# Influence arrow

## Interpretation

To say that "A influences B" (i.e. to draw an influence arrow from A to B) means that A is used to calculate a value for B: in other words, the equation for calculating B will include A.

## Rules

You can drag an influence arrow from and to most model elements. The exceptions and special cases are noted here below. Note that if you try to drag an influence arrow to a model element that cannot receive one, then it turns blue instead of green, and you will not be able to connect them together. You can store comments associated with an influence arrow by double-clicking the arrow.

### Compartments

• Elements that influence a compartment are used only to calculate the initial value of the compartment. Thereafter, the value of the compartment is calculated by adding the flows in and subtracting the flows out. It is not common therefore to draw an influence arrow to a compartment, though it is possible (in order to calculate the initial value). For example, although one may informally say "water temperature influences fish population size", in the model, temperature must actually influence one of the processes (reproduction, death and so forth) which change the fish population size. The influence arrow from the temperature variable must therefore point to one (or more) of the flows in or out , and not to the compartment representing fish population size itself.

### Submodels

• When working with submodels, you may find that an input parameter (A) in one submodel actually corresponds to a variable (B) in another, especially when the two submodels were developed separately, then later brought together. In order to get rid of the duplication, draw an influence arrow from B to the influence arrow from A. This is the only circumstance in which it is possible to draw one influence arrow pointing to another. Input parameter A will disappear, and the influence arrows will be re-drawn to show B directly influencing the element previously influenced by A.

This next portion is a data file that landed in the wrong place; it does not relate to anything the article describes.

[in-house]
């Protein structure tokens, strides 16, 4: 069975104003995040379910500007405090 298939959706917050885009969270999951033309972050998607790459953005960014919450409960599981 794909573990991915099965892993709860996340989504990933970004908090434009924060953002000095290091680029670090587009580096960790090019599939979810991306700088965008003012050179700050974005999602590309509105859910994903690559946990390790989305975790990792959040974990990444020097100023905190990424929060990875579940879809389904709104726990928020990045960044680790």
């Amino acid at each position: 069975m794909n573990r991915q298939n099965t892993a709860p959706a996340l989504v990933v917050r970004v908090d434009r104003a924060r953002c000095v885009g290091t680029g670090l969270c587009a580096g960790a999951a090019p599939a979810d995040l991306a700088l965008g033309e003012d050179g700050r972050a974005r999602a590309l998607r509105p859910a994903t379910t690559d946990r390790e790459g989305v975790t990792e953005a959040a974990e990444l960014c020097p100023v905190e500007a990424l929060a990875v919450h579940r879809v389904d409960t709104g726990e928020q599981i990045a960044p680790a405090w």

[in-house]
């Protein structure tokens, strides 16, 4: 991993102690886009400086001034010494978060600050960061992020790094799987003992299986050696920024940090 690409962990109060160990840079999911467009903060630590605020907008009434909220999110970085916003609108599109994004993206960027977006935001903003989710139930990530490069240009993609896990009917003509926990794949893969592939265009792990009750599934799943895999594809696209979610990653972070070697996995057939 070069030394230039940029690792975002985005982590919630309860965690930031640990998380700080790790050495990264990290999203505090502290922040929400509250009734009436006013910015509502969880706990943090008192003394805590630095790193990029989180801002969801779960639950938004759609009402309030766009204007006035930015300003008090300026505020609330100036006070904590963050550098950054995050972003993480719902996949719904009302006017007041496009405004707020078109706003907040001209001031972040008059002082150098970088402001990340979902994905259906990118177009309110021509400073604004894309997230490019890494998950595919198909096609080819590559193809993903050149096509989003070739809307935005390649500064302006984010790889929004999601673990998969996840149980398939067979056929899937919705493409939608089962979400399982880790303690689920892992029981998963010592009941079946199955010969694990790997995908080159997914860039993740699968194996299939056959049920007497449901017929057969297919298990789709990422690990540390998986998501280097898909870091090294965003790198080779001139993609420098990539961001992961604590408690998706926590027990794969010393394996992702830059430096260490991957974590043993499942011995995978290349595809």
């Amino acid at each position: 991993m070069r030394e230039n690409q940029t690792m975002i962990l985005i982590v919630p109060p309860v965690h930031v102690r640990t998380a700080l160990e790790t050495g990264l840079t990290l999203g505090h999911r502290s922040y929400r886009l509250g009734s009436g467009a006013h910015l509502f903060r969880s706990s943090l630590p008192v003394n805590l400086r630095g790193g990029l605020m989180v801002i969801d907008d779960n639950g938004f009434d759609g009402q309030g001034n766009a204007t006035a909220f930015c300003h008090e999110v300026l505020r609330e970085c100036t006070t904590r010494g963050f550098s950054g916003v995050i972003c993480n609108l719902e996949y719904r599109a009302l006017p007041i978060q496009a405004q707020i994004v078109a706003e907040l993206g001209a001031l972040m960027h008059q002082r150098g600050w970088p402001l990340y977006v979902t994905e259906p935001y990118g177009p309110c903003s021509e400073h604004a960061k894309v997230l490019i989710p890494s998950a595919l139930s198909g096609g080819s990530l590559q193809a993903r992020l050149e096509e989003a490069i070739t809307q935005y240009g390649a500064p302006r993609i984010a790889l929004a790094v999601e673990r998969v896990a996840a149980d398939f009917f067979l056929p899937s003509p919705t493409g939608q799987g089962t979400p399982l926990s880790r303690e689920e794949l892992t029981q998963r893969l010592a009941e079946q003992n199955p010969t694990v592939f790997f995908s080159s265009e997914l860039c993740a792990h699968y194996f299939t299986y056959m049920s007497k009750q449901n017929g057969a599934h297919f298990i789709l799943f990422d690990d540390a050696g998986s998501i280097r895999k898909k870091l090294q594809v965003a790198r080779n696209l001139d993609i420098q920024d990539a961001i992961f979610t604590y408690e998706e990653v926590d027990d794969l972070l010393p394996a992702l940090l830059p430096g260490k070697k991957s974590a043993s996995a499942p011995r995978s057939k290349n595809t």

• You can drag an influence arrow to a submodel boundary, from either inside or outside the submodel. This has no meaningful modelling function, but acts as a temporary placeholder to the influence arrow until it is connected to an element on the other side of the boundary. In order to do this, drag an influence arrow from the head of the existing arrow to the desired element.
• You cannot drag an influence arrow from a submodel boundary, other than to complete an influence arrow drawn to the submodel boundary (as described in the previous bullet point).

### Influence and role arrows

• You cannot drag an influence to a role arrow or to another influence arrow.
• If an influence shares part of its route with one or more role arrows (in either direction), then the normal interpretation is that the values it supplies will only be those from the base model instances in the corresponding roles, or from the association model instances for which the instance containing the destination is in the appropriate role. The different interpretations are selected by prefixing the caption of the source component (or suffixing if going from association to base) with the caption of the relevant role. As of Simile v6, the interpretations can be enabled or disabled by checkboxes in the influence properties dialogue. Also the interpretation that would apply if the role arrow were not present, i.e., get values from all source model instances, is also available and can also be enabled or disabled.